FEMA steeped in politics
Los Angeles Times
WASHINGTON — In the days since Hurricane Katrina devastated New Orleans, Federal Emergency Management Agency (FEMA) director Michael Brown has come under withering attack, with critics charging that his lack of prior experience in dealing with natural disasters contributed to his agency's poor performance.
But Brown is just one of at least five senior FEMA officials appointed under President Bush whose backgrounds showed few qualifications in disaster relief.
"FEMA is an important agency and needs to be run by professionals, not political cronies," said Rep. Henry Waxman, D-Calif., the ranking minority member of the Committee on Government Reform.
More than a year before the hurricane hit New Orleans, the head of a labor union representing FEMA workers sent a letter to members of Congress charging that "emergency managers at FEMA have been supplanted on the job by politically connected contractors and by novice employees with little background or knowledge" of disaster management.
"As ... professionalism diminishes, FEMA is gradually losing its ability to function and to help disaster victims," the letter said.
People appointed to run domestic government agencies frequently have political connections. But for many top positions, some relevant background is required as well.
Paul Light, a professor of organizational studies at New York University who has testified before Congress on FEMA's role in the Department of Homeland Security, said that for years, FEMA was a dumping ground for the politically connected.
But during the Clinton years, Light said, FEMA Director James Lee Witt "built a serious hierarchy around expertise. Somewhere along the line, FEMA has returned to being a destination of last resort for political appointees."
Brown, a career attorney who was active in Republican Party politics, was hired to be FEMA's general counsel by Joe Allbaugh, an old friend and the agency's first director under Bush. Before FEMA, Brown had worked for nearly a decade at the International Arabian Horse Assn. His responsibilities included supervising horse-show judges.
Allbaugh — a long-time aide to Bush who had managed his 2000 campaign — resigned as FEMA director in 2003 and opened a consulting firm that helped companies win contracts in Iraq. Brown, who had risen to become Allbaugh's top deputy, took charge.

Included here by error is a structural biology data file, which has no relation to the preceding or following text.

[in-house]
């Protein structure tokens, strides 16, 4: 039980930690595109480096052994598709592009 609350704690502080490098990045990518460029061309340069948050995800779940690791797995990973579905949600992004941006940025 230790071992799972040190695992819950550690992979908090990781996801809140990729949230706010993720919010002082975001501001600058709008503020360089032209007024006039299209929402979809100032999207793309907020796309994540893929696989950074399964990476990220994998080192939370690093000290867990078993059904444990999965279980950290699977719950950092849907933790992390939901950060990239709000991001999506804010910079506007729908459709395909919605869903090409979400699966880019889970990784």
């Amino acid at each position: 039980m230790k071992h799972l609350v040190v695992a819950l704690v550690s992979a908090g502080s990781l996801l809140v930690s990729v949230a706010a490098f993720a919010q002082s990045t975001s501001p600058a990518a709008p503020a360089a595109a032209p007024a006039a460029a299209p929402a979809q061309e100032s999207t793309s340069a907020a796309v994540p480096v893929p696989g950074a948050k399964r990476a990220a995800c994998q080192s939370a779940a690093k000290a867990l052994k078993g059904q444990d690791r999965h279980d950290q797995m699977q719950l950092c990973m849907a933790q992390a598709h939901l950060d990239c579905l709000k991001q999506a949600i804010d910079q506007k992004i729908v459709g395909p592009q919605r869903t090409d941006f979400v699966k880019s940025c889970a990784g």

Brown's acting deputy director, Patrick James Rhode, began his professional career as an "anchor/reporter with network affiliated television stations in Alabama and Arkansas," according to his resume on FEMA's Web site.
Rhode later did public relations work for several state agencies in Texas before becoming deputy director of national advance operations for Bush's 2000 presidential campaign. Before moving to FEMA in 2003, Rhode served as a special assistant to the president and White House liaison with the Commerce Department. He donated $2,000 to Bush's 2004 campaign.
Daniel Craig, director of FEMA's Recovery Division since October 2003, "is responsible for planning and executing the federal government's recovery efforts following major disasters," according to the FEMA Web site.
Before coming to FEMA in 2001 — as a regional director based in Boston — he worked for the Eastern Regional Office of the U.S. Chamber of Commerce and was a lobbyist for the National Rural Electric Cooperative Association. Before that, Craig worked "as a campaign advisor, and political fund raiser and research analyst."
Both Allbaugh and Brown were Oklahoma natives involved in that state's Republican politics. FEMA's acting deputy chief of staff, Brooks Altshuler, also hails from Oklahoma. And like Rhode, Altshuler was an advance man for Bush.
Scott Morris, who held Altshuler's job until May and now is a FEMA official in Florida, had been a GOP activist and served as "a media strategist for the George W. Bush for President primary campaign and the Bush-Cheney 2000 campaign," according to his resume. Morris donated $2,250 to Bush's 2004 re-election campaign.
Natalie Rule, a FEMA spokeswoman, said Brown had received "on-the-job training" in dealing with more than 200 presidentially declared disasters since coming to the agency.
Rule said that other top FEMA appointees whose qualifications have been challenged also brought skills to the table. For example, both Rhode and Altshuler had logistics background from their work on Bush's advance team.
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